2. Asabat:This category is also known as Residuaries. When the heirs of the first group have received the respective shares, the residue of the assets falls to the share of those relatives who are called Asaba which, according to the Shari'ah, implies those relatives in whose line of relationship no female enters. This is the second group of inheritors. There is no fixed share of the 'Asabat. If the deceased is not survived by any Dhaw-u'l-Fara'id, the whole of the property falls to their share; and If Dhaw-u'I.Fara'id are there to get their due share, the residue will be taken by the Asabat. Son is the first asabat to get the residue in order of succession. The daughters are entitled to half of the share as given to the son. The grandsons are not entitled to any share in the presence of the son. If the son is not living, then the grandson is entitled to gain share in the inheritance. If there is more than one son, the inheritance will be distributed equally amongst them. The father, grandfather and the great-grandfather are included in the category of Dhaw-u'l-Fara'id. If, however, the deceased is not survived by category of a son, grandson of great-grandson, then the father will fall under the category of 'Asaba, and, in the absence of the father, the grandfather assumes that position. If the deceased is not survived by son, or grandson or father or grandfather, i.e. none amongst the 'Asabat, then the brother, and in the absence of brother his son, and in the absence of son, his grandson will be entitled to share in the inheritance as 'Asaba and the female would also join them in share claiming half of the share as compared with male. If unfortunately the deceased is survived by none of the abovementioned relatives amongst the 'Asabat, then consanguine brother will be entitled to share in the inheritance and he will be preferred to full brother's son. Then it comes the turn of full paternal uncle.

3. Dhaw-ul-Arham:The last category of inheritors is known as Distant-Kindred, i.e. relations connected through blood who are neither sharers nor Residuaries, like relations connected through females, but it is in extremely rare cases that they get any share in the inheritance. The following relatives come under this category. The son of the daughter and daughter of the daughter. The son of the daughter of the son, and daughter of the daughter of the son and their children. Maternal grandfather, maternal grandfather of the father, the grandfather of the mother, maternal grandfather of the mother, the grandmother of the mother, the children of the sisters, the sisters of the father and those of the mother, etc.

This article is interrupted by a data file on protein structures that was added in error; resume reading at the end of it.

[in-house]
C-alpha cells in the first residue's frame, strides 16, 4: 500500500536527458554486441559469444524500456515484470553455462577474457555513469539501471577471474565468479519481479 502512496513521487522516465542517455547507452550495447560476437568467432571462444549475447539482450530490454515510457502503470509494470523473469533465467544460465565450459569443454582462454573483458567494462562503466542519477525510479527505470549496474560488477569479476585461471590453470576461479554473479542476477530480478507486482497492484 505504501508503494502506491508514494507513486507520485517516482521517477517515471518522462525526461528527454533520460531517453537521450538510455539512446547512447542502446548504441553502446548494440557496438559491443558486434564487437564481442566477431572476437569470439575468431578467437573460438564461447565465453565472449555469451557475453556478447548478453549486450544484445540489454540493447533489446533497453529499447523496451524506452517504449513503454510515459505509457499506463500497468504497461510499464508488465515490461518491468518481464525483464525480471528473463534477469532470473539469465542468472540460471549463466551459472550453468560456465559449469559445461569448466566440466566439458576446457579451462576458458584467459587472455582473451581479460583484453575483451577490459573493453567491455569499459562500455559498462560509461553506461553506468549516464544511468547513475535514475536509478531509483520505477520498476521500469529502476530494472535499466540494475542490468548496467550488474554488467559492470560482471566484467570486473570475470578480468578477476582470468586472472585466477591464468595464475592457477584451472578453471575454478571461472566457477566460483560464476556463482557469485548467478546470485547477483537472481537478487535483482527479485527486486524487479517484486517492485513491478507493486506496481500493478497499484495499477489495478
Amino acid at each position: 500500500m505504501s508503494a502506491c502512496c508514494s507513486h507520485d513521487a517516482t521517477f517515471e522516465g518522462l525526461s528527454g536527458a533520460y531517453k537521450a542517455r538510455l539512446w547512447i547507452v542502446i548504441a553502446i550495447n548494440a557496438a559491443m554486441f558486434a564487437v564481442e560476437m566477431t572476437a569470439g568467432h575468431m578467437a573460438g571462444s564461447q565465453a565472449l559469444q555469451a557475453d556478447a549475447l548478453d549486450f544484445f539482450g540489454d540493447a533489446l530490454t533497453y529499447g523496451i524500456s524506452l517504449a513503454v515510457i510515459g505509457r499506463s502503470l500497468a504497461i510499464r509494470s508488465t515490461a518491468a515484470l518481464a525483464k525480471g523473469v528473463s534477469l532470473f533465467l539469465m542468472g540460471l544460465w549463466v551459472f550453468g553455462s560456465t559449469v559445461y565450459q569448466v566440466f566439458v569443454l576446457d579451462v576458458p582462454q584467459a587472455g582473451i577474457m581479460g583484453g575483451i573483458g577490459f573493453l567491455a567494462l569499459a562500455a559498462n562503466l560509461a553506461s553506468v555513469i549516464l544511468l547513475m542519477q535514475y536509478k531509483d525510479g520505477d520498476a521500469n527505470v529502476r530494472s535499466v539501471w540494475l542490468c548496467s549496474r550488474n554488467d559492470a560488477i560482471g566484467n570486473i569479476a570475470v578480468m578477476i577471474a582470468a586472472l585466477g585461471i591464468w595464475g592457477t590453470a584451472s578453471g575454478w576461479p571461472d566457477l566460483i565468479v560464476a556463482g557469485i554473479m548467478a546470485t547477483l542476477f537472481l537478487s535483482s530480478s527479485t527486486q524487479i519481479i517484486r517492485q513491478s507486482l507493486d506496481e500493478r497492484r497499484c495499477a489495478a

SHARES OF HEIRS

Share Heir One 1/4 Husband 1/2 NA When there is no child or sons child When there is a child or sons child When no child or sons child NA Two or more NA When there is a child or sons child NA Conditions Exclusion

1/8 Wife 1/4

1/8

NA

NA

NA

10

1/6

NA

When there is son or sons son When there are one or more daughters, sons daughters and there is no son nor sons son When there is no child or sons child When there is a child or sons child and no father or nearer true grandfather When there are Daughters or only sons daughters When there is a Wife or husband and father When there is a child or sons child or two or more brothers or sisters or

NA

Father

1/6 plus residue

Father is a sharer and residuary

Residue

Absence of any child

1/6

NA

Excluded by father or nearer true grandfather

True Grandfather

1/6 plus residue

NA

Residue

Converted by father

Mother

1/6

NA

NA

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brother or sister and father When there is no child, nor sons child and not more than one brother and sister When there is a wife or husband and father When no mother or no nearer Paternal grandmother When no mother or no nearer Maternal or Paternal grandmother or father, or nearer true grandfather When there is no son

1/3

NA

NA

1/3 plus residue

Converted by father

Maternal Grand Mother (How high so ever)

1/6

NA

Mother, Paternal True Grandmother

Paternal Grand Mother (How High So ever)

1/6

NA

Mother, Maternal or Paternal grandmother or father or true grandfather

Daughter Residue

2/3

NA Converted by son or two or more sons

Sons

1/2

2/3

When there is no son or

Excluded by son or sons

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Daughter

sons son or one or more daughters or higher sons daughter

son of higher grade, or two or more daughters or two or more sons daughters of higher grade, or one daughter with two or more sons daughters or higher grade Excluded by son or sons son of higher grade, or two or more daughters or two or more sons daughters of higher grade, or one daughter with two or more sons daughters or higher grade Converted by sons son of equal or even lower grade